advance their project, including appropriate processes
    QBWOS and contextual information on the water
                                                                 for regulatory approvals.
    sector. It provides:
                                                                 The Queensland Government also recognises that in
    • objectives for the state’s investment in
                                                                 instances where there is a public or economic benefit,
      bulk water supply infrastructure
                                                                 but market failure or the scale of the problem or
    • principles that guide bulk water investment                solution is such that private proponents and service
      decision-making, if Queensland Government                  providers are unable to advance their project on a
      investment is to be considered                             commercial basis, there may be a responsive role for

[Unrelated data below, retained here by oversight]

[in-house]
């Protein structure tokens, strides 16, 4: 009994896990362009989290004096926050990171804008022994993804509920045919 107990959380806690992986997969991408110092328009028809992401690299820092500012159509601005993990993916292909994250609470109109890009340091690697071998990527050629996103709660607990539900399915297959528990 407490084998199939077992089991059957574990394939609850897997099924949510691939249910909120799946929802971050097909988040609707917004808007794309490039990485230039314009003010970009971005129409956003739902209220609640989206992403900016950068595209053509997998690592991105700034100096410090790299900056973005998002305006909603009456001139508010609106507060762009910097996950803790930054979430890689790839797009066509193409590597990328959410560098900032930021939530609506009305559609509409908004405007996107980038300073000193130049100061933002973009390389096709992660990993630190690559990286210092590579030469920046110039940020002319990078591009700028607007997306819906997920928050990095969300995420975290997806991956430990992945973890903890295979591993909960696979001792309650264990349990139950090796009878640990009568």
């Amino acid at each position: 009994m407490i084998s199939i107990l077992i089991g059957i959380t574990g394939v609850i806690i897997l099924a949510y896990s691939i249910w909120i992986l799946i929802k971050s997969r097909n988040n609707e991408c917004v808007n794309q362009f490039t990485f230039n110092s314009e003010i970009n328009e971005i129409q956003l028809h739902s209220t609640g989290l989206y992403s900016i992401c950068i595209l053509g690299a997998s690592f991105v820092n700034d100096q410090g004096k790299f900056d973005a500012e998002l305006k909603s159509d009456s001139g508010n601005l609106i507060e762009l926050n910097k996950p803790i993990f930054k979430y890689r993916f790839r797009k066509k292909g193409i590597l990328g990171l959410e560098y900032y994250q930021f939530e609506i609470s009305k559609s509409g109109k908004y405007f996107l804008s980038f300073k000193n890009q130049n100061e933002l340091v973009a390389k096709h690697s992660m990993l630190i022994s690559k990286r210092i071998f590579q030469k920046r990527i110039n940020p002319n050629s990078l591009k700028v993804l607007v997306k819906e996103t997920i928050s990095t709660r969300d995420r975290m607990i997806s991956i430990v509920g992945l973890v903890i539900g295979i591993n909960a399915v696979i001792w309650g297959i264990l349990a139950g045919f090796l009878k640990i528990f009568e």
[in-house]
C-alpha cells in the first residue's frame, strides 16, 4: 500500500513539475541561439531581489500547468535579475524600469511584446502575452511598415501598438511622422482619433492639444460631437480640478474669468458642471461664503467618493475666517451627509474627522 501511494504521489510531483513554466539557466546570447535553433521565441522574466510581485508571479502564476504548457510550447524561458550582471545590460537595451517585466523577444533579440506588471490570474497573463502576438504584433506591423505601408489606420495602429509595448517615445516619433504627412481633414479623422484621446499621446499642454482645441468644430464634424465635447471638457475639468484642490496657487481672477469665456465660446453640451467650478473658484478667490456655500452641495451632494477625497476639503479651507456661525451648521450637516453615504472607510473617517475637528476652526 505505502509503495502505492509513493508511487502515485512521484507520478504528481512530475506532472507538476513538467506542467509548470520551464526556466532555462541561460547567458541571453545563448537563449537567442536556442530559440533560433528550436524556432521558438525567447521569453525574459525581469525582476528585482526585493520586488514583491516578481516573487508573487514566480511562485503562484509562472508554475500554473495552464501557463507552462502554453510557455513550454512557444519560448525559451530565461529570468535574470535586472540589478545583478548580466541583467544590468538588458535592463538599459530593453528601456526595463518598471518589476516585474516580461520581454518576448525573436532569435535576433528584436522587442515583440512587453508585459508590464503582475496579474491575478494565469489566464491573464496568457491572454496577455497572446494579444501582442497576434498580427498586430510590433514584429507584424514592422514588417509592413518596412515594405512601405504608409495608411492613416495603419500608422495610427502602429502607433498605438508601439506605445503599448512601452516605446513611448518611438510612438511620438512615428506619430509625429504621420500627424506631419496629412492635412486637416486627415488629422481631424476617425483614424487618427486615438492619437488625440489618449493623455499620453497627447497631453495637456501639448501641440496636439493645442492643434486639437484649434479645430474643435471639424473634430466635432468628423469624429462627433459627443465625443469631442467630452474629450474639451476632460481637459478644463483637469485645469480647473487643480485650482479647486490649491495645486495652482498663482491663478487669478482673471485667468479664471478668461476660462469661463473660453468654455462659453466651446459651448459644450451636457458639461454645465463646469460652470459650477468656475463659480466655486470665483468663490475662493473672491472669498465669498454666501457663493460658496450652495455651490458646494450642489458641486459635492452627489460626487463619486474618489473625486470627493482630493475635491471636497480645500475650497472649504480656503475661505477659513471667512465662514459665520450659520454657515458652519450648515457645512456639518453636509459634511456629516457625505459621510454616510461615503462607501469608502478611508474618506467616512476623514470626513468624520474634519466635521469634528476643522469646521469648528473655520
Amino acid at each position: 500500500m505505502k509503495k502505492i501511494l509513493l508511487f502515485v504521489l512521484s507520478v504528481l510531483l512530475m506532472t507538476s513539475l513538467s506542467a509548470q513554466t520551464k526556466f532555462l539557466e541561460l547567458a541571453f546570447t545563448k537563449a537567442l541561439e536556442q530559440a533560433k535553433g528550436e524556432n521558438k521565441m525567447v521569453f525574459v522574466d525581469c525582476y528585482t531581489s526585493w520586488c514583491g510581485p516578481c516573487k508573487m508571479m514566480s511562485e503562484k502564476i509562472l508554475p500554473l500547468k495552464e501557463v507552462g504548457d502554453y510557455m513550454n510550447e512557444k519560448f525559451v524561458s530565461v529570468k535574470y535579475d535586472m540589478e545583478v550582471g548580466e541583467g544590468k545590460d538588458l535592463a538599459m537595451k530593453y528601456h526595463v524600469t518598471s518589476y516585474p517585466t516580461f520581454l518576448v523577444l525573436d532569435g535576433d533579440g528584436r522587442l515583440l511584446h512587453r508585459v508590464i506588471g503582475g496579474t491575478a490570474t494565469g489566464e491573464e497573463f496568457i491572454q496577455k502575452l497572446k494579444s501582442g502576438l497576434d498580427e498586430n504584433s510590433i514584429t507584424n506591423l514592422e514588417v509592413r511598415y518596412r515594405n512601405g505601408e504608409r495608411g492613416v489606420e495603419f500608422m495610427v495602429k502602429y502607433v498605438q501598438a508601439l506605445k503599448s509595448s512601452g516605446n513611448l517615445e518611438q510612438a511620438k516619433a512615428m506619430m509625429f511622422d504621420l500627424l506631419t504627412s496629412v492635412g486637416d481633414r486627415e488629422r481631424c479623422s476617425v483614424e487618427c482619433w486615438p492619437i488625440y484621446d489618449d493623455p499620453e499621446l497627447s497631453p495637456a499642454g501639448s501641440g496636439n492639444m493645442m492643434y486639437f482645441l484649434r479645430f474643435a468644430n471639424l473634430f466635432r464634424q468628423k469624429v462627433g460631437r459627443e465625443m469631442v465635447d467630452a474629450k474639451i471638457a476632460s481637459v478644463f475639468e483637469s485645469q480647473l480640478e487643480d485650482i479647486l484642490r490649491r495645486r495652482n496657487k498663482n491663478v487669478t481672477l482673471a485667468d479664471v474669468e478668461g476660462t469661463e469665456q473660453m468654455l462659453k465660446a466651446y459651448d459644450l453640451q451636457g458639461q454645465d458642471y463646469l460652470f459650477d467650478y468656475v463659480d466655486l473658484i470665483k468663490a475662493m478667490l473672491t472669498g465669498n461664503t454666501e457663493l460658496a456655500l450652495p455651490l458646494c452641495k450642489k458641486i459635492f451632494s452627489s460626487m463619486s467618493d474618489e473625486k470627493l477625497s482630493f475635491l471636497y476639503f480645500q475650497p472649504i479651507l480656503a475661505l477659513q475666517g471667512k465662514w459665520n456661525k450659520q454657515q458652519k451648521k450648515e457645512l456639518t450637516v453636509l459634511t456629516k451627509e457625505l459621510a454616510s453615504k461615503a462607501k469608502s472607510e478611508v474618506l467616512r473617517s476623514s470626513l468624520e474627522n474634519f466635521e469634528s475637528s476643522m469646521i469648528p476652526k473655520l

• critical context and background including:                 the state to play. The QBWOS provides information
        – policy environment, planning complexities,             on the circumstances that could trigger government
          risks and general considerations                       involvement, and the associated objectives and
        – description of bulk water entities                     principles for potential Queensland Government
          and their infrastructure                               consideration of water projects.
        – roles and responsibilities of various entities
    Part B presents an annual update focused on:                 1.5 Objectives
    • bulk water availability across the state
    • updates on Queensland’s key                                State infrastructure objectives
      infrastructure projects, current policy
      initiatives and opportunities                              The Queensland Government’s objectives for the
                                                                 community are to create jobs in a strong economy, give
    Released separately, the story map, is a visual
                                                                 all our children a great start in life, keep Queenslanders
    representation of existing bulk water supply
                                                                 healthy, keep communities safe, protect the Great
    infrastructure and current activities across
                                                                 Barrier Reef and to be a responsive government.